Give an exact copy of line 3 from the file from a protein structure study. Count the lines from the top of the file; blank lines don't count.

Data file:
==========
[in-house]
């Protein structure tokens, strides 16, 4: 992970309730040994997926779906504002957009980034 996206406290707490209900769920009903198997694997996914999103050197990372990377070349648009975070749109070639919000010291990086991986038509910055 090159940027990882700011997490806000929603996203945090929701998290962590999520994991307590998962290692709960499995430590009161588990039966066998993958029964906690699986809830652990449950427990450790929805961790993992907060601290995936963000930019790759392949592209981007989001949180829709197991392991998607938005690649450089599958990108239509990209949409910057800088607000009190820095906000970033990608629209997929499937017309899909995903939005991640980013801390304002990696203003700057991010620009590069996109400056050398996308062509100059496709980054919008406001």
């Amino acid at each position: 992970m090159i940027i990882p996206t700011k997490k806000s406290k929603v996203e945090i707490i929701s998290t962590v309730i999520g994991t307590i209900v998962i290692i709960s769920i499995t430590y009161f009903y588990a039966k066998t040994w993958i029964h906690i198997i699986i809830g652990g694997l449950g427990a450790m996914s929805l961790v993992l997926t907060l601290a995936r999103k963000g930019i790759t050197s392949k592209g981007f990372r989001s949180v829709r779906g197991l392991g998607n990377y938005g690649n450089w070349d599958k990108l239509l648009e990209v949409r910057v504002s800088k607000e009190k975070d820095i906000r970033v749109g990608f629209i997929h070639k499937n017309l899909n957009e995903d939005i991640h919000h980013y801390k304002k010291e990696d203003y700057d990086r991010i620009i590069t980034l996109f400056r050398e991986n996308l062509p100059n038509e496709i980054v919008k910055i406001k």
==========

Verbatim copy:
């Amino acid at each position: 992970m090159i940027i990882p996206t700011k997490k806000s406290k929603v996203e945090i707490i929701s998290t962590v309730i999520g994991t307590i209900v998962i290692i709960s769920i499995t430590y009161f009903y588990a039966k066998t040994w993958i029964h906690i198997i699986i809830g652990g694997l449950g427990a450790m996914s929805l961790v993992l997926t907060l601290a995936r999103k963000g930019i790759t050197s392949k592209g981007f990372r989001s949180v829709r779906g197991l392991g998607n990377y938005g690649n450089w070349d599958k990108l239509l648009e990209v949409r910057v504002s800088k607000e009190k975070d820095i906000r970033v749109g990608f629209i997929h070639k499937n017309l899909n957009e995903d939005i991640h919000h980013y801390k304002k010291e990696d203003y700057d990086r991010i620009i590069t980034l996109f400056r050398e991986n996308l062509p100059n038509e496709i980054v919008k910055i406001k």